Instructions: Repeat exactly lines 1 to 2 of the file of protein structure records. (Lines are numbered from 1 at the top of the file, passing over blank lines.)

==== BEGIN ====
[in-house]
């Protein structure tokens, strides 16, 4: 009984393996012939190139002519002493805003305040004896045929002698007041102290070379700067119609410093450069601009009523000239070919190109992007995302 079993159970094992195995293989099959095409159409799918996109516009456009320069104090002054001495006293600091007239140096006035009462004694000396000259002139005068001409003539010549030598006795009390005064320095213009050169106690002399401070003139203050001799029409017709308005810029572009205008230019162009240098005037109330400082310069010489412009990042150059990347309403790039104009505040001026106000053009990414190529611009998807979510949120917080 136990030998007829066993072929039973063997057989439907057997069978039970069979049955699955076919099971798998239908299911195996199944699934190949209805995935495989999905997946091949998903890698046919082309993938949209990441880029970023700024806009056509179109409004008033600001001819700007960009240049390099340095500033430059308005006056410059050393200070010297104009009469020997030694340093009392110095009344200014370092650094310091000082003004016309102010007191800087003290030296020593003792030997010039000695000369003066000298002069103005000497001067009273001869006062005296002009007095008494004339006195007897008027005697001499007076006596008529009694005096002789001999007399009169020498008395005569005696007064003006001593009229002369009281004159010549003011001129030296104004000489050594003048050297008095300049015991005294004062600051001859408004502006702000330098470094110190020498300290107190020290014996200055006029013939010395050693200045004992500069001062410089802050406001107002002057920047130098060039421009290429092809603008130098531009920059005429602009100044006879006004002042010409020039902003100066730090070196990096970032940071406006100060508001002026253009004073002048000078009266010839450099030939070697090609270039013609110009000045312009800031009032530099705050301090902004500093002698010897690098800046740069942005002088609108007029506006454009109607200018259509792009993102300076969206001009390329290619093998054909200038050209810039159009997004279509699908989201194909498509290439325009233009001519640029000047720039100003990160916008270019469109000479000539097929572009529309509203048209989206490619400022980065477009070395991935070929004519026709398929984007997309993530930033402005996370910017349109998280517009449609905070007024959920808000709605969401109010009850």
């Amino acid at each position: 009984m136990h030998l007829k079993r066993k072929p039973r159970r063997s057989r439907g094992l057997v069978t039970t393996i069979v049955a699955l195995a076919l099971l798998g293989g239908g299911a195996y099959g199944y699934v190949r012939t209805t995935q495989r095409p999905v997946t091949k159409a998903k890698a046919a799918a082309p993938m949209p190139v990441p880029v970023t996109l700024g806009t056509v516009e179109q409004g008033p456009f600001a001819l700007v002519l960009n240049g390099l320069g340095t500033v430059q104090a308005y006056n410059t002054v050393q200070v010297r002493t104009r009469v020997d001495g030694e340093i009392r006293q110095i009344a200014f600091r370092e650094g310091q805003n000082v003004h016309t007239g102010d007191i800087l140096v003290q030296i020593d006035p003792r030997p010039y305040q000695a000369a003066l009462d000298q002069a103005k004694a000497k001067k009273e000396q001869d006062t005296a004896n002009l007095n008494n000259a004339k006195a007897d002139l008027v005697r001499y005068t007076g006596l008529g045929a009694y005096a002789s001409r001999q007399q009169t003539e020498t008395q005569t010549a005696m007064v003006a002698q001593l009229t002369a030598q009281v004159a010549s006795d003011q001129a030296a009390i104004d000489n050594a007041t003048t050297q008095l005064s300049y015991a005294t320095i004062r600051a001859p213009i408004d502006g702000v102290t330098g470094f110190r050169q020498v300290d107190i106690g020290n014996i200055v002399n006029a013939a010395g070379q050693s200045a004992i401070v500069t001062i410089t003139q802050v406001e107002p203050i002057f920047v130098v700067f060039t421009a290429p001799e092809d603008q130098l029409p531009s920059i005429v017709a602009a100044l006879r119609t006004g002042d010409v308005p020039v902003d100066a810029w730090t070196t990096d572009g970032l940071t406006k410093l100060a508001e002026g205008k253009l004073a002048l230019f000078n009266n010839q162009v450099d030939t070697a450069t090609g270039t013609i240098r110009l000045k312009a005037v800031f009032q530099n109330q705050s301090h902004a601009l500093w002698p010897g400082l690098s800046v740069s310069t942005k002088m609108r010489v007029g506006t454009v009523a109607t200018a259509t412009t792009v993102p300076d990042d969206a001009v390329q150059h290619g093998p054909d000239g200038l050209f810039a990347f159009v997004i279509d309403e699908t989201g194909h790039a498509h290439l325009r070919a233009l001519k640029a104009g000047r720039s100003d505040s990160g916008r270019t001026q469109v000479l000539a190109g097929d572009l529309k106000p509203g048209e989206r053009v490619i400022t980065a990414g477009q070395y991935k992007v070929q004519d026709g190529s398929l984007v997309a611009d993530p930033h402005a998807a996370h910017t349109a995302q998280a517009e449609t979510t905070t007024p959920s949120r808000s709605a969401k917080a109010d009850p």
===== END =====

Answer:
[in-house]
């Protein structure tokens, strides 16, 4: 009984393996012939190139002519002493805003305040004896045929002698007041102290070379700067119609410093450069601009009523000239070919190109992007995302 079993159970094992195995293989099959095409159409799918996109516009456009320069104090002054001495006293600091007239140096006035009462004694000396000259002139005068001409003539010549030598006795009390005064320095213009050169106690002399401070003139203050001799029409017709308005810029572009205008230019162009240098005037109330400082310069010489412009990042150059990347309403790039104009505040001026106000053009990414190529611009998807979510949120917080 136990030998007829066993072929039973063997057989439907057997069978039970069979049955699955076919099971798998239908299911195996199944699934190949209805995935495989999905997946091949998903890698046919082309993938949209990441880029970023700024806009056509179109409004008033600001001819700007960009240049390099340095500033430059308005006056410059050393200070010297104009009469020997030694340093009392110095009344200014370092650094310091000082003004016309102010007191800087003290030296020593003792030997010039000695000369003066000298002069103005000497001067009273001869006062005296002009007095008494004339006195007897008027005697001499007076006596008529009694005096002789001999007399009169020498008395005569005696007064003006001593009229002369009281004159010549003011001129030296104004000489050594003048050297008095300049015991005294004062600051001859408004502006702000330098470094110190020498300290107190020290014996200055006029013939010395050693200045004992500069001062410089802050406001107002002057920047130098060039421009290429092809603008130098531009920059005429602009100044006879006004002042010409020039902003100066730090070196990096970032940071406006100060508001002026253009004073002048000078009266010839450099030939070697090609270039013609110009000045312009800031009032530099705050301090902004500093002698010897690098800046740069942005002088609108007029506006454009109607200018259509792009993102300076969206001009390329290619093998054909200038050209810039159009997004279509699908989201194909498509290439325009233009001519640029000047720039100003990160916008270019469109000479000539097929572009529309509203048209989206490619400022980065477009070395991935070929004519026709398929984007997309993530930033402005996370910017349109998280517009449609905070007024959920808000709605969401109010009850």